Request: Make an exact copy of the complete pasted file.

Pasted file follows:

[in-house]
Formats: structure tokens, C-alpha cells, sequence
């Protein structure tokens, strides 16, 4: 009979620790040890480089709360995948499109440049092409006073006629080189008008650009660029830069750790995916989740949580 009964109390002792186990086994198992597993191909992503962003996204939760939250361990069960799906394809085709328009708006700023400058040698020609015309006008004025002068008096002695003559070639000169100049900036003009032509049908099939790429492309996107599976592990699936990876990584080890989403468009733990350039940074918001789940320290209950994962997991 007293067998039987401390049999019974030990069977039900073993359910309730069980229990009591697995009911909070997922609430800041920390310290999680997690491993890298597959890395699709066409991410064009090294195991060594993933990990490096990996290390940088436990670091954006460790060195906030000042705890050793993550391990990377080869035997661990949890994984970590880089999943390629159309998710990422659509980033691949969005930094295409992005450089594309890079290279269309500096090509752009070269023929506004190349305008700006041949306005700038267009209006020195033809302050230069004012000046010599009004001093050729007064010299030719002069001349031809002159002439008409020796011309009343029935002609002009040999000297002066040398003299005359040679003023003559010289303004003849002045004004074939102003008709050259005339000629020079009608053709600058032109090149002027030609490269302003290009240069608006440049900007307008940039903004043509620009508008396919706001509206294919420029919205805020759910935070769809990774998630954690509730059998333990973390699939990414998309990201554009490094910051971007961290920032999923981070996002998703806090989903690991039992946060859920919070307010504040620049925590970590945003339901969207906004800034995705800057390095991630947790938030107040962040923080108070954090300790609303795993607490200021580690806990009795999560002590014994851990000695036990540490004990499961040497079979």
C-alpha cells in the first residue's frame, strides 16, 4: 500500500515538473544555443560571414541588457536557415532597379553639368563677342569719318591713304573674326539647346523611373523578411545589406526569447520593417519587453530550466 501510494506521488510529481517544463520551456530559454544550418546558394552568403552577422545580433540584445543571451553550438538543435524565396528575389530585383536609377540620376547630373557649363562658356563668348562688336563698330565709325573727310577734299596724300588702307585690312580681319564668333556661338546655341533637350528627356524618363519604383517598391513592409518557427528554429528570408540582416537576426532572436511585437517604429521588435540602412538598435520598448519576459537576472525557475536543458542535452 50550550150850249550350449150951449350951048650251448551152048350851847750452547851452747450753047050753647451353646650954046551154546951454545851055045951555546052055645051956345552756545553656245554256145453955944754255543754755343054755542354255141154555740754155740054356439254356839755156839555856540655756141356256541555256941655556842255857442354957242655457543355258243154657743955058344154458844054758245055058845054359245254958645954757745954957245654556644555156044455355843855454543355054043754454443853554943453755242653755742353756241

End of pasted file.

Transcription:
[in-house]
Formats: structure tokens, C-alpha cells, sequence
């Protein structure tokens, strides 16, 4: 009979620790040890480089709360995948499109440049092409006073006629080189008008650009660029830069750790995916989740949580 009964109390002792186990086994198992597993191909992503962003996204939760939250361990069960799906394809085709328009708006700023400058040698020609015309006008004025002068008096002695003559070639000169100049900036003009032509049908099939790429492309996107599976592990699936990876990584080890989403468009733990350039940074918001789940320290209950994962997991 007293067998039987401390049999019974030990069977039900073993359910309730069980229990009591697995009911909070997922609430800041920390310290999680997690491993890298597959890395699709066409991410064009090294195991060594993933990990490096990996290390940088436990670091954006460790060195906030000042705890050793993550391990990377080869035997661990949890994984970590880089999943390629159309998710990422659509980033691949969005930094295409992005450089594309890079290279269309500096090509752009070269023929506004190349305008700006041949306005700038267009209006020195033809302050230069004012000046010599009004001093050729007064010299030719002069001349031809002159002439008409020796011309009343029935002609002009040999000297002066040398003299005359040679003023003559010289303004003849002045004004074939102003008709050259005339000629020079009608053709600058032109090149002027030609490269302003290009240069608006440049900007307008940039903004043509620009508008396919706001509206294919420029919205805020759910935070769809990774998630954690509730059998333990973390699939990414998309990201554009490094910051971007961290920032999923981070996002998703806090989903690991039992946060859920919070307010504040620049925590970590945003339901969207906004800034995705800057390095991630947790938030107040962040923080108070954090300790609303795993607490200021580690806990009795999560002590014994851990000695036990540490004990499961040497079979």
C-alpha cells in the first residue's frame, strides 16, 4: 500500500515538473544555443560571414541588457536557415532597379553639368563677342569719318591713304573674326539647346523611373523578411545589406526569447520593417519587453530550466 501510494506521488510529481517544463520551456530559454544550418546558394552568403552577422545580433540584445543571451553550438538543435524565396528575389530585383536609377540620376547630373557649363562658356563668348562688336563698330565709325573727310577734299596724300588702307585690312580681319564668333556661338546655341533637350528627356524618363519604383517598391513592409518557427528554429528570408540582416537576426532572436511585437517604429521588435540602412538598435520598448519576459537576472525557475536543458542535452 50550550150850249550350449150951449350951048650251448551152048350851847750452547851452747450753047050753647451353646650954046551154546951454545851055045951555546052055645051956345552756545553656245554256145453955944754255543754755343054755542354255141154555740754155740054356439254356839755156839555856540655756141356256541555256941655556842255857442354957242655457543355258243154657743955058344154458844054758245055058845054359245254958645954757745954957245654556644555156044455355843855454543355054043754454443853554943453755242653755742353756241